These types of accusations against white Feminists are nothing new. However, all these critics seemed to ignore the fact that these protests were held to support a Tunisian woman who had chosen to associate herself with FEMEN’s radical message. And not only that, but FEMEN is an equal opportunity offender, who targets all religions that force women to subjugate themselves to men – not just Islam. This was demonstrated once again a few days ago, when a FEMEN activist was arrested at the Catholic Notre Dame Cathedral in Paris holding a fake gun in her mouth with “May Fascists Rest in Hell” written across her naked torso, the day after far-right essayist and historian Dominique Venner committed suicide there.
But why is it OK for FEMEN to offend Catholics and not Muslims just because the majority of Christians happen to have the same skin color as them? We currently have no reasonable way of dealing with this contradiction because we are taught two entirely conflicting ways of thinking about it. Jeffrey Tayler perfectly summed up this problem in an article about this situation last month in The Atlantic:
FEMEN originated in Ukraine, born of young women who grew up without exposure to the West’s culture of political correctness and who have scant respect for it; from their country’s Soviet past, they know how deleterious the stifling of free speech can be… Its activists are charting a new route for public discourse about women and religion, and making it an unabashedly universal discourse.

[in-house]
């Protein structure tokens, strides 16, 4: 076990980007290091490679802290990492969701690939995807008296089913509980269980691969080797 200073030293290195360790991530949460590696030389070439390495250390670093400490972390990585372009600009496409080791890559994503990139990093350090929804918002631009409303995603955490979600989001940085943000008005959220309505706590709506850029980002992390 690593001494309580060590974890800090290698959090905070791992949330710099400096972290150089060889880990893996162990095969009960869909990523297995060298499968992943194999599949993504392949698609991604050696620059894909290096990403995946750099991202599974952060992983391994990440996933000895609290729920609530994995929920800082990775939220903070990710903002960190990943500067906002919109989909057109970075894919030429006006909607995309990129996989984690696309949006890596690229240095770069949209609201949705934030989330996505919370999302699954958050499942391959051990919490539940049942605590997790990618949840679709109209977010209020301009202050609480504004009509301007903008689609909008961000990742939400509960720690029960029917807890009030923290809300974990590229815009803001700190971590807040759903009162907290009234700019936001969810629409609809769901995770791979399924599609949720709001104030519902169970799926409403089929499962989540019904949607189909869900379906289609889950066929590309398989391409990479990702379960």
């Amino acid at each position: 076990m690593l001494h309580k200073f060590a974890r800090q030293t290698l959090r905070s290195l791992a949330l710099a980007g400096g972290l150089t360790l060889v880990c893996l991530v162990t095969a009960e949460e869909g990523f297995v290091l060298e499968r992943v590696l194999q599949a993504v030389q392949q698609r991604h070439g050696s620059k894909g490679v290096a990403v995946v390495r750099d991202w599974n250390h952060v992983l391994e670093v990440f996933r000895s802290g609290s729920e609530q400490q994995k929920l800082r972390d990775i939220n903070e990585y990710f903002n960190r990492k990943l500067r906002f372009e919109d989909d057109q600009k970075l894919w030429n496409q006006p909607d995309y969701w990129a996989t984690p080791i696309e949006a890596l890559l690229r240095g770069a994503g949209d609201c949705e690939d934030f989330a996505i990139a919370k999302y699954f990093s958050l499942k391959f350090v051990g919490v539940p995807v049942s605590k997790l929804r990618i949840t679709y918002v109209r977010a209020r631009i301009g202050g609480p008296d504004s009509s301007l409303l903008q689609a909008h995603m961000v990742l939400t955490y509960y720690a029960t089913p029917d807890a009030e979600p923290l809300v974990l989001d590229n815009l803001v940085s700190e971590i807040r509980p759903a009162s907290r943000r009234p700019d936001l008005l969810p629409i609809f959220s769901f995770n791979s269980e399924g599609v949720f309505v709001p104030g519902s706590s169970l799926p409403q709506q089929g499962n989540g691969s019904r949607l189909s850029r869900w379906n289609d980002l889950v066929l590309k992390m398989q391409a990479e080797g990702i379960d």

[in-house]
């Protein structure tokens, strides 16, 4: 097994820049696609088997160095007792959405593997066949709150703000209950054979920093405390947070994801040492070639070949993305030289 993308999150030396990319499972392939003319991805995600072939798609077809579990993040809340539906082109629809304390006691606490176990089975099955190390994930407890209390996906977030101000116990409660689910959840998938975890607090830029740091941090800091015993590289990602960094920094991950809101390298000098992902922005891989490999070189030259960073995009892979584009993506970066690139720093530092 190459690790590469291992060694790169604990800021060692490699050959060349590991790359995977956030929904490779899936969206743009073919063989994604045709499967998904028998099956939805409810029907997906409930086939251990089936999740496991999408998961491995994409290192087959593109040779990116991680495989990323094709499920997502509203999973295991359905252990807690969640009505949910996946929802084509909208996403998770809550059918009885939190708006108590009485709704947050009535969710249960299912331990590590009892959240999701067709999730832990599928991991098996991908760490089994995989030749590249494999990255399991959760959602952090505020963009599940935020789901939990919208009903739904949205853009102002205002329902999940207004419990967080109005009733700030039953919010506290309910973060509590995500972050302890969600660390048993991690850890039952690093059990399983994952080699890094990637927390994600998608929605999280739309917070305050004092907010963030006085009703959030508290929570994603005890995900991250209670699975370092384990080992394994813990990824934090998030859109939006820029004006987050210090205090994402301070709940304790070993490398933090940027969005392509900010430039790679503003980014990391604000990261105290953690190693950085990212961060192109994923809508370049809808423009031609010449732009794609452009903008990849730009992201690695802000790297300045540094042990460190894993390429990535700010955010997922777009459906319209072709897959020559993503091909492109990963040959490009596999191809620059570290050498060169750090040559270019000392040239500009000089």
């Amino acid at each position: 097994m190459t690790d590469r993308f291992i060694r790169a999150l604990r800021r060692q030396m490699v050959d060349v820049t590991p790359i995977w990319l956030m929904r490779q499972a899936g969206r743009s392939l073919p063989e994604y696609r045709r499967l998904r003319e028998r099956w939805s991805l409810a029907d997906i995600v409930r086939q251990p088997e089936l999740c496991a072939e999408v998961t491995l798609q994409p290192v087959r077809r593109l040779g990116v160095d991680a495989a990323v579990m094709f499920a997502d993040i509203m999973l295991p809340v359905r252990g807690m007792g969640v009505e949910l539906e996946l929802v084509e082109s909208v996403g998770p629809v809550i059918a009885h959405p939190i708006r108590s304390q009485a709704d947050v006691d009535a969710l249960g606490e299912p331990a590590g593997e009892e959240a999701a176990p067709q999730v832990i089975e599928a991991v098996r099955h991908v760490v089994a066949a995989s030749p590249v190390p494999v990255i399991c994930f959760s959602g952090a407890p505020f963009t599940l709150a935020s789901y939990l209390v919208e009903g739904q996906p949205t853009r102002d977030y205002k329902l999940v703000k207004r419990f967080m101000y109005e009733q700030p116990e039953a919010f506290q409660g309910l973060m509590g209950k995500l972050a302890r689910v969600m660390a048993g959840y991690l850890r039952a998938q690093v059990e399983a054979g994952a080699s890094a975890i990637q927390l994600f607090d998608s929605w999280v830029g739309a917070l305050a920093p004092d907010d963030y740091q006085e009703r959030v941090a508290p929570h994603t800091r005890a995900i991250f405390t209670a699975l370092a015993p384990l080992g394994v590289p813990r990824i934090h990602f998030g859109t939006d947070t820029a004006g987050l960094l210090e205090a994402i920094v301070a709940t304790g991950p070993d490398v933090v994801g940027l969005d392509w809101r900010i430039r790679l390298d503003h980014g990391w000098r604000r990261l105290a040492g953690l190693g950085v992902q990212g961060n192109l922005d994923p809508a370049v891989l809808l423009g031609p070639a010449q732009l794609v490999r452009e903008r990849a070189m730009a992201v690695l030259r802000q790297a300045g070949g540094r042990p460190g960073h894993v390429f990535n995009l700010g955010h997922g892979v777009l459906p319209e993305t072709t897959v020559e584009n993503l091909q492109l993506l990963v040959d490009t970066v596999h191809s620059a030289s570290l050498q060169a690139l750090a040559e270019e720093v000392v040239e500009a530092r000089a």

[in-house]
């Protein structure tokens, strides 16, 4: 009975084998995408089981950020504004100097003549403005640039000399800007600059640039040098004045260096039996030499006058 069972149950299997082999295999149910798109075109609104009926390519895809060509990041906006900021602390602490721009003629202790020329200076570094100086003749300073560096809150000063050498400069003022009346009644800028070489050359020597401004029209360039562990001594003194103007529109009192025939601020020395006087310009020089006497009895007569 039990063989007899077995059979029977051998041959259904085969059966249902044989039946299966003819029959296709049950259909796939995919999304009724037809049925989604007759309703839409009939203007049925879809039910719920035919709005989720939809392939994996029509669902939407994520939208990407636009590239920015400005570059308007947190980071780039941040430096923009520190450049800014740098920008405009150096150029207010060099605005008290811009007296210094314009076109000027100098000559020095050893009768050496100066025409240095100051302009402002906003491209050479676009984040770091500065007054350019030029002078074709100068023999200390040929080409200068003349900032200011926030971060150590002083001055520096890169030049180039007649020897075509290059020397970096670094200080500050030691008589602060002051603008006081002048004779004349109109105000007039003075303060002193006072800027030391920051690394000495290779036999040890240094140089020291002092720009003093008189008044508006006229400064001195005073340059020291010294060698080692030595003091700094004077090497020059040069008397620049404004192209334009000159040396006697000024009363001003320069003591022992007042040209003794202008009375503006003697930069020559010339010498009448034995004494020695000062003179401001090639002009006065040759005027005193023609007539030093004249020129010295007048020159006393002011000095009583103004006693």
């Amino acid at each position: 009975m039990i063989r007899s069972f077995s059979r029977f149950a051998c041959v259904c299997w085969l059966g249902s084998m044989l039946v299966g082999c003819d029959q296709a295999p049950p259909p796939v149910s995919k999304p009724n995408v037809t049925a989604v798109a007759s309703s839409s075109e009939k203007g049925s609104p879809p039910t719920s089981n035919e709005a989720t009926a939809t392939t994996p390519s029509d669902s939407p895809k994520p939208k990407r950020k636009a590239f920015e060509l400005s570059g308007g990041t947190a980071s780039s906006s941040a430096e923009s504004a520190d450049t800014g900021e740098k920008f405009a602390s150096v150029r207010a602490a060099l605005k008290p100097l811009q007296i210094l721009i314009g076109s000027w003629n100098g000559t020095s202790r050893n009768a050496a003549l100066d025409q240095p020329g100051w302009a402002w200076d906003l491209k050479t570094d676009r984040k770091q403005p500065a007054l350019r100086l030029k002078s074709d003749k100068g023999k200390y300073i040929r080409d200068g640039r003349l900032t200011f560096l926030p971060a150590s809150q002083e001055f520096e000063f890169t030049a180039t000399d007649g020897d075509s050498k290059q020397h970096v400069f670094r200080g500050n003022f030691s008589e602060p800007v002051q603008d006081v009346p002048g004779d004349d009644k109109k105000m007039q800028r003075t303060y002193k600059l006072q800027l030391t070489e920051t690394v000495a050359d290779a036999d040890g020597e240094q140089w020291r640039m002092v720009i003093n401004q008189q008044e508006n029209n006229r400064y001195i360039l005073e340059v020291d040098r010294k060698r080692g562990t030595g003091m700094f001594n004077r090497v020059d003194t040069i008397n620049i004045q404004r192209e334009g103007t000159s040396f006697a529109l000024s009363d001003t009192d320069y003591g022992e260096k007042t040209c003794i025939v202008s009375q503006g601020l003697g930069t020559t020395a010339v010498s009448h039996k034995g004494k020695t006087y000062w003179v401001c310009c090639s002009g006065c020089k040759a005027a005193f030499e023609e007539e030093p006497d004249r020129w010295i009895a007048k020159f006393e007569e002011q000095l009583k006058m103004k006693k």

And as the world continues to grow more and more interconnected, this is a problem that is only going to increase in frequency because, in most cases, there is a deep conflict between a more traditional culture’s values and the United Nations’ Universal Declaration of Human Rights (this is also the issue at the heart of the “Culture Wars” here in America, as well).
While I do not really agree with FEMEN’s tactics, it is incredibly interesting to see the responses to their uncensored rhetoric. They are pulling no punches and forcing people to confront this in a very real way. Perhaps, though, it does not have to be an either/or choice, and there can be creative ways to synthesize these seemingly conflicting tendencies – which is what FEMEN’s recent liberal critics, I think, were trying to get at. But until we realize that our current approach of compartmentalizing is counter-productive and that the vocabulary of “-ists” that has been created around these issues only further complicates, confuses and covers over the problem, we are never going to be able to create any workable solutions.
For now, Amina Tyler sits in custody, awaiting trial. She currently faces two years for the graffiti, but that is likely to increase, as charges for the photos will undoubtedly be added. An Interior Ministry spokesman said in a recent press conference, “Tunisian society is a Muslim society and doesn’t accept such eccentric acts.” In response, FEMEN posted on their Facebook page that they are “preparing a naked rematch,” and “won’t let wild anti-human traditions stop the liberation of Arab women.” Does that make FEMEN insensitive, or are they just “speaking Truth to Power”?